More liveblogging from the IFLA Indigenous Matters Special Interest Group session at the World Library and Information (IFLA) Conference taking place in Cape Town, South Africa. Curating with Community: Indigenous Knowledge Informing Cultural Collections was presented by Damien Webb (State Library of Western Australia, Australia). There is a paper at Although Webb was not present, he had recorded the presentation, starting with a traditional welcome to the country.
The State Library's four key areas are: heritage and history; creative community engagement (cultural events, outreach etc.); supporting the public library network; championing literacy and learning. He was presenting the Storylines project at the State Library of Western Australia, an online keeping place:
They have developed software collaboratively with the community, and there is a central archive (with things kept private if it is culturally sensitive) and community keeping places (the librarians help the community set up the system locally). After digitisation, items are repatriated to communities if they wish it (digitally or sometimes physically). The speaker showed how the system allowed rich information to be presented with the photographs and documents to explain their context and place. You can see this by exploring the website.

Webb highlighted that there were geographical barriers to enabling people to have physical access to libraries. Language was also a challenge, as there were more than 100 language groups and English is often a 2nd and 3rd language. Before the storylines project, people would have had to travel far and negotiate alien systems to get access to photographs of their family that the library might have.

However, Storylines has made this material more accessible, and local language overlays are also being worked on, so a high degree of literacy is not required. The service has built in cultural restrictions and sorrow protocols, with secret or sacred material kept private. Community ownership has been vital in the success of the project. Storylines also works as a platform for digital and information literacy training.

Management of Indigenous Knowledge in Primary Healthcare #wlic2015

A new day of liveblogging from the World Library and Information (IFLA) Conference taking place in Cape Town, South Africa. Management of Indigenous Knowledge in Primary Healthcare: Bridging the Gap between Library and Alternative Healthcare Practitioners in Nigeria was a paper presented by Ebijuwa Adefunke (Ladoke Akintola University of Technology, Nigeria). The setting is an inland state in Nigeria. Here the traditional doctors are important providers of healthcare, with knowledge orally transmitted through generations. The speaker saw libraries as agents of access, development and transformation, and this involved developing the role of librarians too.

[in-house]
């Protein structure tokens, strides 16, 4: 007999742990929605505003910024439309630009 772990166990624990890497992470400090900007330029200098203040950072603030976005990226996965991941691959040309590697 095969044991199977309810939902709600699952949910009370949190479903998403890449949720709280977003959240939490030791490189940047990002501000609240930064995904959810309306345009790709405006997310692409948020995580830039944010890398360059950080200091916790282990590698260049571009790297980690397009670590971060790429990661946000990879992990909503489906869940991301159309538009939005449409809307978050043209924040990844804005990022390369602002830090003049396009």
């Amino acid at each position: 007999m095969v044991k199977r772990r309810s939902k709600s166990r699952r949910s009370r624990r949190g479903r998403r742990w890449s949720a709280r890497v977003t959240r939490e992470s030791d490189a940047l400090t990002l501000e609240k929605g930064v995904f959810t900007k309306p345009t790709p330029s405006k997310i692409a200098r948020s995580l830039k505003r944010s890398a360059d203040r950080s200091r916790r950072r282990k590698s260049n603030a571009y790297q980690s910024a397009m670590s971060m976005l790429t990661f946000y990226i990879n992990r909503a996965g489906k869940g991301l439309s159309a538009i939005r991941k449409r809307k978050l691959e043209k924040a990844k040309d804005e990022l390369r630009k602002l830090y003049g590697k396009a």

She quoted the the World Bank's definition of indigenous knowledge.(IK) She defined traditional healthcare as derived science. In Nigeria 80% use traditional herbs as primary health care. Traditional healthcare providers are custodians of IK sytems. However these healthcare providers do not necessarily think of the sustainability of the herbs they use.
Adefunke identified the role of the library in preserving IK for the future, helping to manage it, so that it is not lost. Therefore she has done a study to idenify the needs and means of preserving this knowledge. 400 heathcare providers had questionnaires administered. Most were male, some had formal education, documentation was through writing in books, and preservation was mainly through storytelling and oral instruction. Barriers include language, illiteracy and financial barriers. There was also reluctance to share with outsiders. Ways out for libraries were seeing as identifying with practitioners, collaborating with them and demonstrating the need to the communities. Alternative healthcare providers could be trained in systematic management of traditional knowledge.
There is a paper at

Tuesday, August 18, 2015

Literacy as a foundation for lifelong learning #wlic2015

A final post about the Literacy session at the World Library and Information (IFLA) Conference yesterday. Lisa Krolak (UNESCO Institute of Lifelong Learning) talked about Literacy Matters! Literacy as a foundation for lifelong learning. The UNESCO Institute for Lifelong Learning is at and this is an interesting initiative: I only came across it recently, but it should have relevance for lifelong information literacy initiatives. They have a "Literacy and basic skills" section on the website which notes that "The right to literacy is an inherent part of the right to education. Yet adult literacy is one of the most neglected of the Education for All (EFA) goals".